Focus versus evade. Focus versus evade. It’s a timeless battle. If you’re trying to survive more than anything, which action should you take? In X-Wing 1.0, we had a very easy-to-understand rule. In 2.0, things are a bit more complex.
X-Wing 1.0 made evade tokens very simple and very powerful. No matter what your dice rolls, an evade token let you add one evade result. This meant not only could you be sure of at least one evade result regardless of luck, but you could fully evade an attack that threw more dice than you. Particularly for ships (like Soontir Fel) that could stack both tokens, this was very powerful. Generally speaking, attack is stronger than defense and attack mods are stronger and easier to get than defense mods. (This is a deliberate choice FFG made so that ships actually, you know, die and stuff.) Evade tokens were the exception to this rule: a defense mod more powerful than any other, and stronger than most ways to boost attack.
The interesting thing about evade tokens, though, is that they were static. Regardless of how many dice you (or your opponent) threw, regardless of other modifiers, an evade token was always worth one evade result. This meant that there was a breakpoint in its value relative to the focus token. Unlike evades, focus tokens scale: the more dice you throw, the more valuable a focus token is. A focus token is more valuable for a cloaked Phantom (four dice) than a B-Wing (one die), and infinitely more valuable than for a Ghost (zero dice). The average is easy to compute: each die has two eyeball icons. So, a focus token on average is worth one-quarter of an evade result for every die you throw.
What the graph means: for pure defense, focus tokens and evade tokens broke even at four dice. Fewer, and evade tokens were stronger. More, and focus tokens were stronger. Exactly four, dealer’s choice.
Math nerdness: yes, it’s somewhat subtler than that. A focus token can turn more than one die at a time. This is offset, in the aggregate, by the number of rolls that have no eyeball results. In the corner case that more red dice are coming at you than you have green and you have to not take even one point of damage, an evade token and praying for luck is the only course. Conversely, if you would survive an attack as long as you don’t blank out, the reliability of the evade token might be more valuable than the gross potential of the focus token regardless of number of dice. Generally, though, the rule suggested by the averages suffices for most scenarios. /end tangent
2.0 changes evade token functionality. Instead of adding an evade result outright, an evade token in 2.0 allows the changing of one result, any result, to a squiggle. This means a ship with an evade token is still guaranteed one squiggle, so long as you’re throwing at least one die—and there the similarities to the 1.0 token end. In all other respects, this is a pretty clear nerf. You can’t get more evade results than you have dice. Ships rolling no dice get no benefit from evade tokens. (*glares at the Ghost*) This is also an indirect buff to anti-green-dice tools, like Wedge and Outmaneuver, which previously couldn’t do anything about evade tokens. Now, if you can take away all the defender’s dice, you essentially get rid of the token too.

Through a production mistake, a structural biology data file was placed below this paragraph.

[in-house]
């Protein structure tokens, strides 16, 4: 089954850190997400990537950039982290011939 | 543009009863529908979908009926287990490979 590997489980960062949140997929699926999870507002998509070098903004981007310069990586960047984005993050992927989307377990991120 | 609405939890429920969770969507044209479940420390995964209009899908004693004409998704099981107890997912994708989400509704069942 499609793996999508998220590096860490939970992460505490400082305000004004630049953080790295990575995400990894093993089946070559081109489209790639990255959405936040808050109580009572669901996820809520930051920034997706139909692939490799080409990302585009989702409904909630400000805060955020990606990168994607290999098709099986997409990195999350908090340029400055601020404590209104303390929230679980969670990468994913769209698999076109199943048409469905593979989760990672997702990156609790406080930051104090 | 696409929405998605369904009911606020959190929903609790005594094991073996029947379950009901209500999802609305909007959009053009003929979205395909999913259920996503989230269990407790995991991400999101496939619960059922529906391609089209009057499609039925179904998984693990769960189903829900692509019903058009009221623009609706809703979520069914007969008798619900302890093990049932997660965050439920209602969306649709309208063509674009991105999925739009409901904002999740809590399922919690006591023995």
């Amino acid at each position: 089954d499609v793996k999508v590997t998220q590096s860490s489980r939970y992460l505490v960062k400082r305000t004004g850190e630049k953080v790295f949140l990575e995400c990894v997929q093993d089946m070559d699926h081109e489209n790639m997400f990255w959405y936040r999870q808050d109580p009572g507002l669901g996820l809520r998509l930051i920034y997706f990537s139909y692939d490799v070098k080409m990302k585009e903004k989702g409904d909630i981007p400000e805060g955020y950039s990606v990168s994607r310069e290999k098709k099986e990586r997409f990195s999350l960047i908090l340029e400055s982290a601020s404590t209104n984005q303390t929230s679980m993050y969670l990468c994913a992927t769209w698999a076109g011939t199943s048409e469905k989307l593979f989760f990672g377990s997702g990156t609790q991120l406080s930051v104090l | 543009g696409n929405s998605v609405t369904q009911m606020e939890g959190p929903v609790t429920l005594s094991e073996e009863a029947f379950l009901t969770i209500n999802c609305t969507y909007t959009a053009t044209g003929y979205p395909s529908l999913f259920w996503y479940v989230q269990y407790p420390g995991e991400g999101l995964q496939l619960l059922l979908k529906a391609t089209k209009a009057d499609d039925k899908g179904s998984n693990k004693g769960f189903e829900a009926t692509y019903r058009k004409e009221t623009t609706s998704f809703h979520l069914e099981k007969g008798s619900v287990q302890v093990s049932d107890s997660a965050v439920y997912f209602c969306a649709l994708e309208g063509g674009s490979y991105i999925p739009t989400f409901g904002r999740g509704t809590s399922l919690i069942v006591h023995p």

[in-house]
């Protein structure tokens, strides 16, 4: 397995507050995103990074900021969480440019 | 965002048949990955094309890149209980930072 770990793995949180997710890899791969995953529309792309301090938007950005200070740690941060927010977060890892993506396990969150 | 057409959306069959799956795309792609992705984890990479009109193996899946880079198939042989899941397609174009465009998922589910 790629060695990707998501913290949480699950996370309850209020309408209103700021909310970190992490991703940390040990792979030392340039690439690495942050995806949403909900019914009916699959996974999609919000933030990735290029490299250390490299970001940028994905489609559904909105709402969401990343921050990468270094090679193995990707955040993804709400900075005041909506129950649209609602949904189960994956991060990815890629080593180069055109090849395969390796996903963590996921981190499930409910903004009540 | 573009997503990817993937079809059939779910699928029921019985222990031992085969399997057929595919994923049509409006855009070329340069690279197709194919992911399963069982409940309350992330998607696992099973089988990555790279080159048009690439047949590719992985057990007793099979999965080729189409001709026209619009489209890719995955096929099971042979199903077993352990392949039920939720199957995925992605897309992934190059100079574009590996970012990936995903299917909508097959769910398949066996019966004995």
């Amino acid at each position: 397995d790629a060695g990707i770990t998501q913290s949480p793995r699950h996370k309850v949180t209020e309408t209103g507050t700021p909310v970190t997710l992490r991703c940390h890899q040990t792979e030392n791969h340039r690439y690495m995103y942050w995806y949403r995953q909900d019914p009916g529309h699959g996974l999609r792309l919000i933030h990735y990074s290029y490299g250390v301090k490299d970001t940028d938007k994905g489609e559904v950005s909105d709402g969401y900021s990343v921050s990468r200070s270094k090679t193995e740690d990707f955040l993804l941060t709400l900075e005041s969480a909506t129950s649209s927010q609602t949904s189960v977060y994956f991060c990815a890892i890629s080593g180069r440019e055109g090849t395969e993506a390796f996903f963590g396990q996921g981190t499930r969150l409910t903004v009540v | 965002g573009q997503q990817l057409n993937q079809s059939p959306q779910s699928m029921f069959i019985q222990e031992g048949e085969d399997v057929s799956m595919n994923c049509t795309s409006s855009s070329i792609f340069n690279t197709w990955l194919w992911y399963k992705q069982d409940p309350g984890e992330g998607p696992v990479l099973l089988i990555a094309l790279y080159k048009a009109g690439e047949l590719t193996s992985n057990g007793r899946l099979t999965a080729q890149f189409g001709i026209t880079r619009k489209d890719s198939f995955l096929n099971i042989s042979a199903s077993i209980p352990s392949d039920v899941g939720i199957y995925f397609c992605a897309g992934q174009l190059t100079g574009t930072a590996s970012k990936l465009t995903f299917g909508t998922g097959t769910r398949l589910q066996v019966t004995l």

Evade tokens no longer have a static value. The more dice you throw, the stronger they get. This is because the more dice you throw, the more chance you have of rolling at least one non-squiggle result for you to turn with your token. Note: 2.0 evade tokens never quite get to the power level of 1.0 tokens, and you need at least three green dice to approach the same potency.
Interesting. The breakpoint is almost the same as before: four dice. (The 2% superiority of focus at 4 dice is sufficiently small that it’s dealer’s choice whether you prefer the reliability of evade or the potential of focus.) Above four dice, the infinite scaling of focus wins out, just as it did in 1.0. Yes, technically the evade token is still scaling too, but the gains at this point are asymptotical—i.e. vanishingly small.
One more graph, and this one shows perhaps the biggest difference between the 1.0 and 2.0 evade tokens. For this graph, we’ll see the potential of having a focus and an evade token together.
What the hey happened here? Simple: the evade token and the focus token are clashing, diminishing the evade token in comparison to the 1.0 version. Whereas before the evade token was an independent result, now the evade and the focus are seeking to modify the same results. Any eyeball results are results an evade token can’t modify. Now, heaven forbid you roll all eyeballs and can’t use the evade token—oh, woe is me, oh look focus token. Still, the maximum potential of this combination is diminished, especially at low agility levels. Even once you get to five dice, you’re not in the same happy place you could reach in 1.0.
Which isn’t necessarily a bad thing. When ships have lower levels of defense, you can deal damage with less ridiculous levels of offense. If you need less ridiculous offense, you can do your business without over-investing in the synergies and upgrades needed for those silver bullets. And when that’s true, generics find a place in the game again.